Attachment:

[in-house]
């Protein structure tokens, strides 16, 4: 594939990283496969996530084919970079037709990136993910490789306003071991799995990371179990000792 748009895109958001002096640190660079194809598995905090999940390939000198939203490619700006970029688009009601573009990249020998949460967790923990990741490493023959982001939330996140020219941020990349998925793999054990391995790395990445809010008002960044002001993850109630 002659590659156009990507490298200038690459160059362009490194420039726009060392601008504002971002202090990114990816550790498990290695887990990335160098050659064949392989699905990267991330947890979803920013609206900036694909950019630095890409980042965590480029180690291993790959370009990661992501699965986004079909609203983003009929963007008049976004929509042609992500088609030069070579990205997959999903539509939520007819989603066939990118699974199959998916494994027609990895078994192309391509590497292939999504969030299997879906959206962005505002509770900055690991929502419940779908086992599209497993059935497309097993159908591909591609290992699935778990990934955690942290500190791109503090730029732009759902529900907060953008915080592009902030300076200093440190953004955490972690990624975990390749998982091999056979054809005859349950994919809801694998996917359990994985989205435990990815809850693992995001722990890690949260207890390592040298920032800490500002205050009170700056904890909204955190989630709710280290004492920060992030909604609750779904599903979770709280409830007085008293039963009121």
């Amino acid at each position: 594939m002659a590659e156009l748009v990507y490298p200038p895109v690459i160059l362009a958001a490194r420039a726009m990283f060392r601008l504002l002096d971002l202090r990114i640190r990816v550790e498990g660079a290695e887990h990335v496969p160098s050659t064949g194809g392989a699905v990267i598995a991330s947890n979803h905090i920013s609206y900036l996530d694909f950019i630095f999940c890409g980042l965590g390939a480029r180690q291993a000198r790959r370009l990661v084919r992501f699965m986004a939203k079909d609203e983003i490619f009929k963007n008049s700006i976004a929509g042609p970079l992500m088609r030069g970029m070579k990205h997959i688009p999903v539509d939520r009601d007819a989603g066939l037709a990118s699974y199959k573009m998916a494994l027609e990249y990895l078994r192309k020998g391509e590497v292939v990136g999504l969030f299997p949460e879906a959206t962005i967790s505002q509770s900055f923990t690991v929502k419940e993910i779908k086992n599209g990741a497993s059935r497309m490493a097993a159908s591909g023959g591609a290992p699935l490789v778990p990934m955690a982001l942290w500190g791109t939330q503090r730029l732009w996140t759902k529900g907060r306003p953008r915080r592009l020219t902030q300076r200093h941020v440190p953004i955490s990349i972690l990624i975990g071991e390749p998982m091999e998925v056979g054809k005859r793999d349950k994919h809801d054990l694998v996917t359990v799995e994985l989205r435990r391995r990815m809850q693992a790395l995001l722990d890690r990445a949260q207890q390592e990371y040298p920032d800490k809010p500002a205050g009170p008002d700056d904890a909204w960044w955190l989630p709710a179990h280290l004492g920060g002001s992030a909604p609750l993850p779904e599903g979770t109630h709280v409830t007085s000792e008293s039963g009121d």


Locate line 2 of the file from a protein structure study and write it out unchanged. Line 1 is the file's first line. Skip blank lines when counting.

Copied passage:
């Protein structure tokens, strides 16, 4: 594939990283496969996530084919970079037709990136993910490789306003071991799995990371179990000792 748009895109958001002096640190660079194809598995905090999940390939000198939203490619700006970029688009009601573009990249020998949460967790923990990741490493023959982001939330996140020219941020990349998925793999054990391995790395990445809010008002960044002001993850109630 002659590659156009990507490298200038690459160059362009490194420039726009060392601008504002971002202090990114990816550790498990290695887990990335160098050659064949392989699905990267991330947890979803920013609206900036694909950019630095890409980042965590480029180690291993790959370009990661992501699965986004079909609203983003009929963007008049976004929509042609992500088609030069070579990205997959999903539509939520007819989603066939990118699974199959998916494994027609990895078994192309391509590497292939999504969030299997879906959206962005505002509770900055690991929502419940779908086992599209497993059935497309097993159908591909591609290992699935778990990934955690942290500190791109503090730029732009759902529900907060953008915080592009902030300076200093440190953004955490972690990624975990390749998982091999056979054809005859349950994919809801694998996917359990994985989205435990990815809850693992995001722990890690949260207890390592040298920032800490500002205050009170700056904890909204955190989630709710280290004492920060992030909604609750779904599903979770709280409830007085008293039963009121």